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Issue #1679      April 1, 2015

Murray Darling Basin people call for reform

First Nations people from across the Murray Darling Basin are calling for a new approach to the region’s growing Aboriginal population. Representatives from the Murray Lower Darling Rivers Indigenous Nations (MLDRIN) board and the Northern Basin Aboriginal Nations (NBAN) gathered recently in Canberra to propose a partnership between government and traditional owners to secure key water reforms.

NBAN chair Cheryl Buchanan said the group had written to federal Parliamentary Secretary for Water Bob Baldwin and incoming Murray Darling Basin Authority (MDBA) chair Neil Andrew detailing their position.

“So often, the public debate about water management is framed as a contest between irrigators and the environment,” Ms Buchanan said. “Many Australians may not be aware that the sovereign First Nations are the traditional custodians of the basin’s water resources.

“We have rights, recognised at the international and domestic level, to manage and access these resources.”

MLDRIN chairperson Darren Perry said the group was seeking a new partnership on water that would benefit the whole community.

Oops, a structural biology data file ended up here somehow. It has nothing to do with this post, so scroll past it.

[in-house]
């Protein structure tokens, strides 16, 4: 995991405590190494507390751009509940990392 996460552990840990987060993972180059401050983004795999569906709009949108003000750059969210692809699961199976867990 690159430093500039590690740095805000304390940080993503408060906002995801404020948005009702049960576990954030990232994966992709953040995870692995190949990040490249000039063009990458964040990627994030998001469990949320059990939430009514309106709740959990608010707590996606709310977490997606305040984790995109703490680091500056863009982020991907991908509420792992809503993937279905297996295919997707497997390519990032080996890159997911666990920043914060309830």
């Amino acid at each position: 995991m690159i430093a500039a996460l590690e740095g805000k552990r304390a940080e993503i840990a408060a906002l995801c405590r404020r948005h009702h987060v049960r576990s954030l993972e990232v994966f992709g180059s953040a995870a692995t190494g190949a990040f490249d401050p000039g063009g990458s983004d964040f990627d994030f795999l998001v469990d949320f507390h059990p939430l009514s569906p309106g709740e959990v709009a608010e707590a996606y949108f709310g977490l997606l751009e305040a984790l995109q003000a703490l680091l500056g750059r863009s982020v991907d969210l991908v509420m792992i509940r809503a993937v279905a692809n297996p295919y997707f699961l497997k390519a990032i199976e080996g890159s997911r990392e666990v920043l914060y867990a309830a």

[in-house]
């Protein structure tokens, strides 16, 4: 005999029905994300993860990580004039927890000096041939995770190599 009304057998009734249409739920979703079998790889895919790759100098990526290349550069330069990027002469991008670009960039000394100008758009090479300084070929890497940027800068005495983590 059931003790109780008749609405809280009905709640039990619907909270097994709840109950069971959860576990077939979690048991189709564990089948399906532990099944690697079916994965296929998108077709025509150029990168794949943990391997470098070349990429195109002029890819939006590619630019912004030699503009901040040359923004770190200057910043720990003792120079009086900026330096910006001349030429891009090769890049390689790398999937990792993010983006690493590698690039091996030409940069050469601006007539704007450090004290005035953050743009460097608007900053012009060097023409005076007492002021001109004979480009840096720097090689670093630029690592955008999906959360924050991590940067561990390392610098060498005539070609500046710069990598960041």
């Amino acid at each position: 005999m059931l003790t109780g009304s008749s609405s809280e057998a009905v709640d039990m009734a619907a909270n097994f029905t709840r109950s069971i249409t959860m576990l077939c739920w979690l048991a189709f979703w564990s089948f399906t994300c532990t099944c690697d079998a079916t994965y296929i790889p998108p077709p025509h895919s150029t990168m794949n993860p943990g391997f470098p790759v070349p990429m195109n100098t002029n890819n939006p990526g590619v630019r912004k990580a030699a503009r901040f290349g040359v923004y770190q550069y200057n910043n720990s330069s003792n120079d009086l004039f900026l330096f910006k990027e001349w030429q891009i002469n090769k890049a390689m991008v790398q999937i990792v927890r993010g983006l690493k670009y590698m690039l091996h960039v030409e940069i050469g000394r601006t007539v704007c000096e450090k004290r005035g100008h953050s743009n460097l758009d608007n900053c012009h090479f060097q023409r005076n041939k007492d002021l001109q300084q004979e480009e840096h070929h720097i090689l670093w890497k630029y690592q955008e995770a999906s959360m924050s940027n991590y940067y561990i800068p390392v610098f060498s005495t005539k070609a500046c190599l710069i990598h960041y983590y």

“The degradation and loss of our rivers, wetlands and groundwater – our cultural landscapes – have been an absolute disaster for us and it is time for a new start,” he said.

The alliance, which includes representatives of 46 Aboriginal Nations, pointed out that a recent independent review of the Commonwealth Water Act and the National Water Commission’s 2014 National Reform Assessment report both highlighted the need to address First Nations’ rights and implement reforms.

“We are not just a stakeholder in basin water with private interests, we are sovereign First Nations with a cultural heritage in the water and land, with legal rights and interests and a deep commitment to manage for the benefit of our peoples as well as the environment and economic wellbeing of the Australian community,” Mr Perry said.

Key measures being called for include obtaining water entitlements – cultural flows – as well as communities being supported to manage water in their own right.

“We are not trying to take the water away, we are asking for a fair share of the resource that our people nurtured for thousands of years,” Mr Perry said.

The alliance is calling on Queensland’s new Labor government to engage with First Nations people to properly consider water resource plans as well as the impacts of coal seam gas and large-scale coal mining.

“Aboriginal populations in the basin are growing,” Mr Perry said.

“We have continuing rights and aspirations to access water resources to sustain our cultural identity, to care for our ancestral homelands, support community development and build sustainable enterprises.

“We are ready to collaborate with government to achieve these aims and objectives.”

Koori Mail

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